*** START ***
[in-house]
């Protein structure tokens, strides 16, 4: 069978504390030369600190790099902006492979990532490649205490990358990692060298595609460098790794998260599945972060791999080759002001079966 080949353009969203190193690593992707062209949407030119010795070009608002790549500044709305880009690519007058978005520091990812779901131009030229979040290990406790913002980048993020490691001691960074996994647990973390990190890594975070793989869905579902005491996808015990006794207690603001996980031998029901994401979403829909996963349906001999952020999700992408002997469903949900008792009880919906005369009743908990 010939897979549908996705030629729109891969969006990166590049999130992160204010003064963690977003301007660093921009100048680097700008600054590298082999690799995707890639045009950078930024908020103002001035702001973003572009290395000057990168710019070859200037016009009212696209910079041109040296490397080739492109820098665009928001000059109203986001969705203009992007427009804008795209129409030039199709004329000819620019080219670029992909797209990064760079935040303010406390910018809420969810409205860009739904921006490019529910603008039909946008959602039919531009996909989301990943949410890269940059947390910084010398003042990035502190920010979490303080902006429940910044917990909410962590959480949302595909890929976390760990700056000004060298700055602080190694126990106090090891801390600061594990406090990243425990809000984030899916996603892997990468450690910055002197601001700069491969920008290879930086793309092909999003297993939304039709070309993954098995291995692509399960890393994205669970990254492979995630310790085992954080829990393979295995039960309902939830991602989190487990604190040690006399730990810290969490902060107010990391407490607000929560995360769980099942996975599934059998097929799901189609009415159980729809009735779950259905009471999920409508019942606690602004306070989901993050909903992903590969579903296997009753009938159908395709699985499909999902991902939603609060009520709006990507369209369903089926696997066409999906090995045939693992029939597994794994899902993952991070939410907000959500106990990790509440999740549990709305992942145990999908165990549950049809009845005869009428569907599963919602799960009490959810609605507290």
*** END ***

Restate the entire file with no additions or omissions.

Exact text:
[in-house]
């Protein structure tokens, strides 16, 4: 069978504390030369600190790099902006492979990532490649205490990358990692060298595609460098790794998260599945972060791999080759002001079966 080949353009969203190193690593992707062209949407030119010795070009608002790549500044709305880009690519007058978005520091990812779901131009030229979040290990406790913002980048993020490691001691960074996994647990973390990190890594975070793989869905579902005491996808015990006794207690603001996980031998029901994401979403829909996963349906001999952020999700992408002997469903949900008792009880919906005369009743908990 010939897979549908996705030629729109891969969006990166590049999130992160204010003064963690977003301007660093921009100048680097700008600054590298082999690799995707890639045009950078930024908020103002001035702001973003572009290395000057990168710019070859200037016009009212696209910079041109040296490397080739492109820098665009928001000059109203986001969705203009992007427009804008795209129409030039199709004329000819620019080219670029992909797209990064760079935040303010406390910018809420969810409205860009739904921006490019529910603008039909946008959602039919531009996909989301990943949410890269940059947390910084010398003042990035502190920010979490303080902006429940910044917990909410962590959480949302595909890929976390760990700056000004060298700055602080190694126990106090090891801390600061594990406090990243425990809000984030899916996603892997990468450690910055002197601001700069491969920008290879930086793309092909999003297993939304039709070309993954098995291995692509399960890393994205669970990254492979995630310790085992954080829990393979295995039960309902939830991602989190487990604190040690006399730990810290969490902060107010990391407490607000929560995360769980099942996975599934059998097929799901189609009415159980729809009735779950259905009471999920409508019942606690602004306070989901993050909903992903590969579903296997009753009938159908395709699985499909999902991902939603609060009520709006990507369209369903089926696997066409999906090995045939693992029939597994794994899902993952991070939410907000959500106990990790509440999740549990709305992942145990999908165990549950049809009845005869009428569907599963919602799960009490959810609605507290």